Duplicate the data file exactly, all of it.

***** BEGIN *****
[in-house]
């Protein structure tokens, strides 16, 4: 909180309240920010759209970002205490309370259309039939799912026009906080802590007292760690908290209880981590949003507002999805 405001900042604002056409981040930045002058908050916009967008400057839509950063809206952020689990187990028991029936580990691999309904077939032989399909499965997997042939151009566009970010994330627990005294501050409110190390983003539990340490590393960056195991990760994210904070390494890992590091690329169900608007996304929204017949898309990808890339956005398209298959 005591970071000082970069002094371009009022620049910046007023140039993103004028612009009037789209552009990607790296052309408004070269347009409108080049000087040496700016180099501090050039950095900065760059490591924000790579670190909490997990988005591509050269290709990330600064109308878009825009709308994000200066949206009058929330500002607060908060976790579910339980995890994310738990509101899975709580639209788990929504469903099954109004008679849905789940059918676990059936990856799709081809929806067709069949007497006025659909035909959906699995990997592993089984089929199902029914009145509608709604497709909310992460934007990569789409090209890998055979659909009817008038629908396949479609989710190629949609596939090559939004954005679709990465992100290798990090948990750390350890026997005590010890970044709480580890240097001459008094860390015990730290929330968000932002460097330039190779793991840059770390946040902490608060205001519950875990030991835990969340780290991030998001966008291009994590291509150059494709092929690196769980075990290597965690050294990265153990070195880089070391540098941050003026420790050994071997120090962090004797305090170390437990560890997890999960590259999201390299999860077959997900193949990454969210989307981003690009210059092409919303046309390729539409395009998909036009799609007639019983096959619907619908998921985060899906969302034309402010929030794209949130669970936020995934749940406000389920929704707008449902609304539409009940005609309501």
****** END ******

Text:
[in-house]
């Protein structure tokens, strides 16, 4: 909180309240920010759209970002205490309370259309039939799912026009906080802590007292760690908290209880981590949003507002999805 405001900042604002056409981040930045002058908050916009967008400057839509950063809206952020689990187990028991029936580990691999309904077939032989399909499965997997042939151009566009970010994330627990005294501050409110190390983003539990340490590393960056195991990760994210904070390494890992590091690329169900608007996304929204017949898309990808890339956005398209298959 005591970071000082970069002094371009009022620049910046007023140039993103004028612009009037789209552009990607790296052309408004070269347009409108080049000087040496700016180099501090050039950095900065760059490591924000790579670190909490997990988005591509050269290709990330600064109308878009825009709308994000200066949206009058929330500002607060908060976790579910339980995890994310738990509101899975709580639209788990929504469903099954109004008679849905789940059918676990059936990856799709081809929806067709069949007497006025659909035909959906699995990997592993089984089929199902029914009145509608709604497709909310992460934007990569789409090209890998055979659909009817008038629908396949479609989710190629949609596939090559939004954005679709990465992100290798990090948990750390350890026997005590010890970044709480580890240097001459008094860390015990730290929330968000932002460097330039190779793991840059770390946040902490608060205001519950875990030991835990969340780290991030998001966008291009994590291509150059494709092929690196769980075990290597965690050294990265153990070195880089070391540098941050003026420790050994071997120090962090004797305090170390437990560890997890999960590259999201390299999860077959997900193949990454969210989307981003690009210059092409919303046309390729539409395009998909036009799609007639019983096959619907619908998921985060899906969302034309402010929030794209949130669970936020995934749940406000389920929704707008449902609304539409009940005609309501």